With any scenario you use, structure the exercise so that participants have to answer the following questions:
Backstory: You’re a midsize professional services firm with 100 employees, which includes a three-person IT team.
Day 1, 7:05am
After a long holiday weekend, a couple of early birds arrive at work and report to IT that they can’t access files on their workstations or the network drive.
Day 1, 7:35am
IT team members rush to the office and find that numerous files on the server and workstations appear to be encrypted.
Day 1, 7:55am
The only file anyone can open is one that has appeared in every directory. It’s called RECOVER-FILES.txt. Upon review, the team discovers that this is a ransom message and decides to notify the IT leader.
Day 1, 8:05am
The team realizes that the IT leader is on a cruise and unreachable.
Day 1, 3:50pm
Upon further investigation, 80% of your workstations and 50% of your servers and applications were encrypted. Forensic analysis found evidence of data exfiltration and indicated that the threat actors were actively in your network for months before the attack. Recovery will probably take several days or weeks. Not all data is recoverable.
Backstory: You’re a family-owned, 60-person company that builds components for large agricultural equipment manufacturers.
Day 1, 4:05pm
The CFO receives an email from the CEO, who is traveling in China. The CEO’s message shares greetings from his wife and mentions how much they enjoyed their time in Beijing. He goes on to say that he has decided to proceed with the purchase of a large piece of equipment that the team has been discussing for weeks. He gives the CFO a bank account to use for the $400,000 payment, and the CFO makes the payment.
Day 5, 8:05am
When the CEO returns to the office, the CFO mentions the purchase to him, and the CEO responds, “I never told you to make that purchase. What are you talking about?” The C-suite calls IT in to investigate whether the CEO’s email has been compromised and where the money went.
Backstory: Your company runs a cloud-based sourcing service. Customers log into your portal to order the parts they need to conduct operations each day.
Day 1, 10:02am
A customer submits a support ticket saying that they can’t get into the Admin Console for your service and can’t query data from their database for custom reporting. Your support team attempts to use the service and discovers they can’t get into it either.
Day 1, 10:10am
Your internal team sends the issue to your offshore software development team—and they can’t get into the service either.
Day 1, 3:45pm
Forensic investigation finds a ransom note and also discovers that the threat actor was able to capture cached admin credentials and pivot to other systems and resources.
Day 1, 4:59pm
You realize that the attacker successfully exfiltrated critical data and is threatening to disclose it if ransom isn’t paid. You haven’t yet determined what data they exfiltrated
Clearly, each of these scenarios can go in a lot of directions and will give your team plenty of things to discuss. If you’re just starting to use tabletop exercises, you’ll usually benefit from having an experienced third-party expert help develop the scenario and lead your team through the exercise.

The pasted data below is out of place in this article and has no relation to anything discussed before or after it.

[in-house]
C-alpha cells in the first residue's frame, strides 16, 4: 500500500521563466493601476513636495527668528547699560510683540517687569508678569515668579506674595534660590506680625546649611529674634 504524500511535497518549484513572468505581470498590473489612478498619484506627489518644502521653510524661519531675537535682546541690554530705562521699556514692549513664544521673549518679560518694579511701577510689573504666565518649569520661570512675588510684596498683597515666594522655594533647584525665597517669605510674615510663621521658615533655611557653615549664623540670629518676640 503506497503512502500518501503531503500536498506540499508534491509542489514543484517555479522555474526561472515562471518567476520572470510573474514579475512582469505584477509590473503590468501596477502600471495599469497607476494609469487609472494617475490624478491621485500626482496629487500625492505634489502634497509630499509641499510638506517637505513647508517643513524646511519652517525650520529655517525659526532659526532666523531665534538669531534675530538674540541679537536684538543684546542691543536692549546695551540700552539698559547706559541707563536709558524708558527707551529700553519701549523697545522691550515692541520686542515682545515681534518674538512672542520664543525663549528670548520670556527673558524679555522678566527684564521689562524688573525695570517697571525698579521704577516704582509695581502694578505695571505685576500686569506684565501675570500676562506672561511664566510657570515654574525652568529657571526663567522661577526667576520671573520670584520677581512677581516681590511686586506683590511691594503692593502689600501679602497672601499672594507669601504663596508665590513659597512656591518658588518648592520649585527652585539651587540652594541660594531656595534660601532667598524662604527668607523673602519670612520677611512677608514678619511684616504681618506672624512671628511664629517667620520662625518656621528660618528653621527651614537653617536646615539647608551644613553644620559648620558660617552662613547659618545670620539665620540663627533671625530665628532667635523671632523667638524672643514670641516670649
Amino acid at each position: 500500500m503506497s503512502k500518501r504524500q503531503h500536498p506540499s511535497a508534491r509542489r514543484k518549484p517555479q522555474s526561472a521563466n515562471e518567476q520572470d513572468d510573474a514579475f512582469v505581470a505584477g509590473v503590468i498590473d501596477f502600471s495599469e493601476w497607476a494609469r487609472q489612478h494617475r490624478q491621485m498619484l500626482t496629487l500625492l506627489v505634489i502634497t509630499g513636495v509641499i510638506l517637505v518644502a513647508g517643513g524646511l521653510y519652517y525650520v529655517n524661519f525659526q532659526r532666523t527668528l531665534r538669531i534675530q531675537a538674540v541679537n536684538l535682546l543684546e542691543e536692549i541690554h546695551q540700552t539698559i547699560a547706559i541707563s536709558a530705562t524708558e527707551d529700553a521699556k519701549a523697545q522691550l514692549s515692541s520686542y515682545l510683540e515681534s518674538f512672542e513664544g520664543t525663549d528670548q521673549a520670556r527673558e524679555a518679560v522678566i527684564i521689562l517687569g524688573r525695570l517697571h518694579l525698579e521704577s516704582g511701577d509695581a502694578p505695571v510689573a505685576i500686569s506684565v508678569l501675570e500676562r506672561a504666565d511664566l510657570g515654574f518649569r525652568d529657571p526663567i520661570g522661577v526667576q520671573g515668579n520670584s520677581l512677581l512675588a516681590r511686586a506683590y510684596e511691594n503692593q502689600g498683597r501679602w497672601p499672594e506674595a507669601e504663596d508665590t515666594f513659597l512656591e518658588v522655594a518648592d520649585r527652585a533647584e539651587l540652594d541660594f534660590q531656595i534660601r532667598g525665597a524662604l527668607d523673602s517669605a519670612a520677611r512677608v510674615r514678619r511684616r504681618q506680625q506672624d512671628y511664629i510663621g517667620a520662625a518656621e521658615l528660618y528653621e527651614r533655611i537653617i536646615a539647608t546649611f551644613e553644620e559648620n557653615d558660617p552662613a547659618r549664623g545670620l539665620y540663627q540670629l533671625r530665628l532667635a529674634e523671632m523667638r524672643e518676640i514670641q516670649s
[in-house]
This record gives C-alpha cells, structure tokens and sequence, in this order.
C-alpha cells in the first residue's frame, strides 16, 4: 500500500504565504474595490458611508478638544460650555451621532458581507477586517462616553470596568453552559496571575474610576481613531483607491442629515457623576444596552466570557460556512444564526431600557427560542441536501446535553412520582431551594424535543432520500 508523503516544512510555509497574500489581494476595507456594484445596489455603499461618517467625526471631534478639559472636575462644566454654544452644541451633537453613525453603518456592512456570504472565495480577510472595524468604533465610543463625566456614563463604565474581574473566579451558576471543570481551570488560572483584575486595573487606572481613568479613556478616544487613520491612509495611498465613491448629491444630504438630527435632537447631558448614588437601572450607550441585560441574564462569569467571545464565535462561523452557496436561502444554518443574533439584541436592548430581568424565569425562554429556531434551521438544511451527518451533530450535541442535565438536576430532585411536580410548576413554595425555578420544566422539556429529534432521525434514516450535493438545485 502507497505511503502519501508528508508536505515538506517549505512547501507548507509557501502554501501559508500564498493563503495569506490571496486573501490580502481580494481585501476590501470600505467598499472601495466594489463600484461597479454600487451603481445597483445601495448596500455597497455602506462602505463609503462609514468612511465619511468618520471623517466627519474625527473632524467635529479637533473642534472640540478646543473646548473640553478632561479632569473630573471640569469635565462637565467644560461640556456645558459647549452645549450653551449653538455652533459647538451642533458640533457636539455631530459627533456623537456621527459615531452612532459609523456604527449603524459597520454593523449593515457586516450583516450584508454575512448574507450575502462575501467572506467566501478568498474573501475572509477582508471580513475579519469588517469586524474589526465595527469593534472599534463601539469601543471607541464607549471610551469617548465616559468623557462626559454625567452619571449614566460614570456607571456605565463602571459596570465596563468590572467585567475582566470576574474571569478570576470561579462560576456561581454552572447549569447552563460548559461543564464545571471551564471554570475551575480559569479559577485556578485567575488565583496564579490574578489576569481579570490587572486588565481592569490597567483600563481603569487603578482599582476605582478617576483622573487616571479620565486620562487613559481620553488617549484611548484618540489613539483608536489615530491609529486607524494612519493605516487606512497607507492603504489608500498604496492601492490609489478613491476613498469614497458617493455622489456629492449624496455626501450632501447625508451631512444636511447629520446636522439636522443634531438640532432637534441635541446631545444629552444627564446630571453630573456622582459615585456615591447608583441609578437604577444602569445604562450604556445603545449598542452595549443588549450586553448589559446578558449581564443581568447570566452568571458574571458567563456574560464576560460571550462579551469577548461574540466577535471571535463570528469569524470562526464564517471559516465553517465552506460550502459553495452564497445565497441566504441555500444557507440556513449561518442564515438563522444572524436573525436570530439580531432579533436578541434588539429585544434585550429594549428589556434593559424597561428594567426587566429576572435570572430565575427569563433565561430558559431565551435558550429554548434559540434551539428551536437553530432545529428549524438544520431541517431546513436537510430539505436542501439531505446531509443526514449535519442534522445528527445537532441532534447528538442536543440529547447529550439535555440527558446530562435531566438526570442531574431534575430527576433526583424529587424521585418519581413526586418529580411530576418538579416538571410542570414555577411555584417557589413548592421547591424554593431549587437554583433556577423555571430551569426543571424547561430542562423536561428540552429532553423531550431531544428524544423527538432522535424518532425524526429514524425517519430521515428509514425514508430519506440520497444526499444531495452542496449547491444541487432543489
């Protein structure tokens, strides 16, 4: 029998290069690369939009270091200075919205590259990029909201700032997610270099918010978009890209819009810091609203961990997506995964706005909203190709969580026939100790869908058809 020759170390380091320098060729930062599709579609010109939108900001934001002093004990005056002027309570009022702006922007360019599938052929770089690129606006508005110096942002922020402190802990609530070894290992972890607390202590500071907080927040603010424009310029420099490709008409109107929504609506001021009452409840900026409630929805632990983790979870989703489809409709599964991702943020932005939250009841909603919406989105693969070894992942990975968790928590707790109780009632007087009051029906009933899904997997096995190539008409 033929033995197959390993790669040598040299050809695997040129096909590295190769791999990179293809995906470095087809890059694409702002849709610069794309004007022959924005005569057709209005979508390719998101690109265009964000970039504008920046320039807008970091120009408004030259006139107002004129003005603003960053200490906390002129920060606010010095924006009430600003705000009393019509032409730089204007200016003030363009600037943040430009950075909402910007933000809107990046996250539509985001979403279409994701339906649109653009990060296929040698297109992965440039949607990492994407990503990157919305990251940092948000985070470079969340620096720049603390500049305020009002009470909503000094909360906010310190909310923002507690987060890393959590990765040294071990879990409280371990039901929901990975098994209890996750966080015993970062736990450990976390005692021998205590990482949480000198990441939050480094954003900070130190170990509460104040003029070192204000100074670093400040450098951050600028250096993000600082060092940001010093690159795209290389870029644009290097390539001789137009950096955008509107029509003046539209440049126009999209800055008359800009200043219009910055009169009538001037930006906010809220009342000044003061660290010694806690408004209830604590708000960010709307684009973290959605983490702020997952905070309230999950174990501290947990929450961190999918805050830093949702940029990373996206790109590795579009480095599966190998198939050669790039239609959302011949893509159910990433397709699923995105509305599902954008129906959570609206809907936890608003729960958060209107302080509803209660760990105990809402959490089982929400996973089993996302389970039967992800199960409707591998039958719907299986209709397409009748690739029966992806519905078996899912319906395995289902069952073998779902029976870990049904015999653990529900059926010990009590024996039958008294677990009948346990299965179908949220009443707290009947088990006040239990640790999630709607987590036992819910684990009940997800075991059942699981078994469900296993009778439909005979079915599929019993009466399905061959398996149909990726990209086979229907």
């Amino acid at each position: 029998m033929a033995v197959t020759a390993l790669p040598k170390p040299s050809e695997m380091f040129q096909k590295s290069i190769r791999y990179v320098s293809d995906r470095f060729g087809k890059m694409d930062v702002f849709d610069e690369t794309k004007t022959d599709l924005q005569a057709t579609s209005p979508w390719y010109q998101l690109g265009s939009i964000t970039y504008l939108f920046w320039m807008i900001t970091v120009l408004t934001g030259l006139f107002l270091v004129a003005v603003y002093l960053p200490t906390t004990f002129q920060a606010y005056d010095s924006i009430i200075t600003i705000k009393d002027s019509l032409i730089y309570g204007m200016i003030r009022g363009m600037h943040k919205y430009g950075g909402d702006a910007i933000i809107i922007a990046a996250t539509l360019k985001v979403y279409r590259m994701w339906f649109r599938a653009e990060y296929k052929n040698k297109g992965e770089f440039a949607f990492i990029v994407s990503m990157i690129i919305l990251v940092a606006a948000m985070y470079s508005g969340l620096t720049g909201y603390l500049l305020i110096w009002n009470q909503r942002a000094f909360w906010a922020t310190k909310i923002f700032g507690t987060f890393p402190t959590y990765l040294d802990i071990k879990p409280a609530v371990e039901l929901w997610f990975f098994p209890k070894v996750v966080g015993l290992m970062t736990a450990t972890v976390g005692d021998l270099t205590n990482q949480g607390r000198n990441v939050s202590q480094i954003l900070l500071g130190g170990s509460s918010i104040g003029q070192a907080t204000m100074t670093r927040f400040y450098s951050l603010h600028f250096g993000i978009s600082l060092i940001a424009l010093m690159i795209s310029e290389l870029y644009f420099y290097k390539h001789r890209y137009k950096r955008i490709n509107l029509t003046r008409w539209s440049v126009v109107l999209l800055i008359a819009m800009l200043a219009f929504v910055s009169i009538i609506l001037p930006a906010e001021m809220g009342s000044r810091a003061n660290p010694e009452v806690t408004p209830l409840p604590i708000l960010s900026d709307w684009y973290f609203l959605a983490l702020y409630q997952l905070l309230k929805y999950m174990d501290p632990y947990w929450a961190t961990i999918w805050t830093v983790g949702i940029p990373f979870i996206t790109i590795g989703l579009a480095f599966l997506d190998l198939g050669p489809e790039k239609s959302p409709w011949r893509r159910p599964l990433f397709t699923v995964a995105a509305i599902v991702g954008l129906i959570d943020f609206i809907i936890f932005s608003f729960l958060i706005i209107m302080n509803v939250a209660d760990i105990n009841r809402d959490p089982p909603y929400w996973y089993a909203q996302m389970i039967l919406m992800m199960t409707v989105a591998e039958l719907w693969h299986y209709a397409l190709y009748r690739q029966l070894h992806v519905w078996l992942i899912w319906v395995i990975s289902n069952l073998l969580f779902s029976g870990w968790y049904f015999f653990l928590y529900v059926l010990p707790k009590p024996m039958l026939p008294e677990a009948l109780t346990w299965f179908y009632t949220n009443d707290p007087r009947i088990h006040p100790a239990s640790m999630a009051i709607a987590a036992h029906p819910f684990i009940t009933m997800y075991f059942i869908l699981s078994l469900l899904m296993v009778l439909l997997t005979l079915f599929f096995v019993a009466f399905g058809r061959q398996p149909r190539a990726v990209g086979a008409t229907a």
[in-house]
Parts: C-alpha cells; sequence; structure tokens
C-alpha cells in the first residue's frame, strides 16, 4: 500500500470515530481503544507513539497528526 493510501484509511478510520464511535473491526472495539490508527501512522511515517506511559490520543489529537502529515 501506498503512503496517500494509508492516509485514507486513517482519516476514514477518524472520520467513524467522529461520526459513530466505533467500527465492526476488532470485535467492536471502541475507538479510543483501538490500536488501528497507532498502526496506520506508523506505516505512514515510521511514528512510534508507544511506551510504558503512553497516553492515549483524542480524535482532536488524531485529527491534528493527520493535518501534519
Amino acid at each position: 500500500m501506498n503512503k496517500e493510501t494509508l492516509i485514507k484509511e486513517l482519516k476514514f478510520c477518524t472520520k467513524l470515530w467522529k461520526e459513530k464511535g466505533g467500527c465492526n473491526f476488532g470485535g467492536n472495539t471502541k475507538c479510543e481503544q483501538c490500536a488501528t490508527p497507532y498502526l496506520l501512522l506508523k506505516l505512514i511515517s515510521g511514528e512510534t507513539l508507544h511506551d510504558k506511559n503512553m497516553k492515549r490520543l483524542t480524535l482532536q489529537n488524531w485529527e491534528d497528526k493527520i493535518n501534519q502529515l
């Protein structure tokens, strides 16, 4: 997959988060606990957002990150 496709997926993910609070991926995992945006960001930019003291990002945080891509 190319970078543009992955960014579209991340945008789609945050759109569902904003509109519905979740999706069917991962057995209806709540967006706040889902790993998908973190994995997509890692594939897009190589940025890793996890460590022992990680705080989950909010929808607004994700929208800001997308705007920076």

Contact Pratum to talk with one of our cybersecurity consultants.
Leading a business means deciding which risks are worth taking, and a business impact analysis (BIA) provides a critical resource for making informed risk management decisions. This blog explains how to conduct an effective business impact analysis that will point you toward the right investments for your overall risk assessment strategy.
Let’s start with a few fundamentals: At the basic level, your risk management goal is identifying the likelihood and impact of any given risk. You’re looking for answers to questions such as, “How likely is it that our ERP platform could go down? How long would it take us to restore operations? How much does it cost us every hour that our ERP is down?”
A risk assessment helps you identify your vulnerabilities. With that information in hand, you can then conduct a business impact analysis to help you determine what will happen to your organization if you actually take a hit in a vulnerable area. The business impact analysis assigns actual costs to each risk, which then guides creation of plans and policies that let you prepare accordingly.
Your budgeting process becomes much more clear when the business impact analysis puts a price tag on specific operational interruptions and points to whether you should invest in preventing or mitigating those interruptions. (For help making sense of all the terms used in the realm of incident response, read this blog summarizing the relationships among incident response, disaster recovery and business continuity.)
Your team assigned to the business impact analysis will need to set their minds to “glass half empty” mode. Think about all the bad things that could befall your organization. Common scenarios include:
For each disruption, you should account for special timing that could amplify the situation’s impact. Think about your critical production times in any given year, or even in a given week or day. An issue that shuts you down for two hours at midnight on a holiday weekend is one risk level. It’s quite another if that shutdown hits at 1pm on a weekday.
Also be sure to consider dependencies within your organization. Identify where problems will start cascading to other areas, ramping up the business interruptions and costs.
Now that you’re thinking about worst-case scenarios, stay in the zone and start calculating the costs from the various disruptions on your list. Account for factors such as:
Knowing the costs will help you start to establish recovery time objectives (RTOs) and recovery point objectives (RPOs) in each risk area. The RTO sets expectations for how quickly you need to get running again in a specific area. The RPO identifies how far back in time you must go to recover the data you need. For data such as training materials, an RPO of a week or even a month ago may be fine. For other situations, such as market-driven financial data, your RPO may be more like 30 minutes.
Your business impact analysis team will follow these common steps:
For help with BIA and all other aspects of risk assessment and incident response, contact us today.